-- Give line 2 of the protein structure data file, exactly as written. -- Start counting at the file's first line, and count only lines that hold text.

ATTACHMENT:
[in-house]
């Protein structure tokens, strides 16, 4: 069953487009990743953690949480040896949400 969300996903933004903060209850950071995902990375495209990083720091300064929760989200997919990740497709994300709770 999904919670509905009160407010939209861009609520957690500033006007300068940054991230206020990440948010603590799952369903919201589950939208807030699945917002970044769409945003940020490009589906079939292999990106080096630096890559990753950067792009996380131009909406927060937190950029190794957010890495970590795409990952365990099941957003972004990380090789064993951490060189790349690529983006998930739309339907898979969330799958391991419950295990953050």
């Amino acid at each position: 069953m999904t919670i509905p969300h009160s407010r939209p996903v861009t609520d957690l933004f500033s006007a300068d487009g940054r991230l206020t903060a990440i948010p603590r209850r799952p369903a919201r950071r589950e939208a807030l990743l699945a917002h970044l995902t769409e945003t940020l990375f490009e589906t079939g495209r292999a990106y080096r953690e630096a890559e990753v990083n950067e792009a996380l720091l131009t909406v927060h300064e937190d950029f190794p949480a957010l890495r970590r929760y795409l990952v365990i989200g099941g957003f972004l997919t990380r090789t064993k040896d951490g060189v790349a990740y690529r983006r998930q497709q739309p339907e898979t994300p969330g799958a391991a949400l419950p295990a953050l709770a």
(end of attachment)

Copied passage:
């Protein structure tokens, strides 16, 4: 069953487009990743953690949480040896949400 969300996903933004903060209850950071995902990375495209990083720091300064929760989200997919990740497709994300709770 999904919670509905009160407010939209861009609520957690500033006007300068940054991230206020990440948010603590799952369903919201589950939208807030699945917002970044769409945003940020490009589906079939292999990106080096630096890559990753950067792009996380131009909406927060937190950029190794957010890495970590795409990952365990099941957003972004990380090789064993951490060189790349690529983006998930739309339907898979969330799958391991419950295990953050």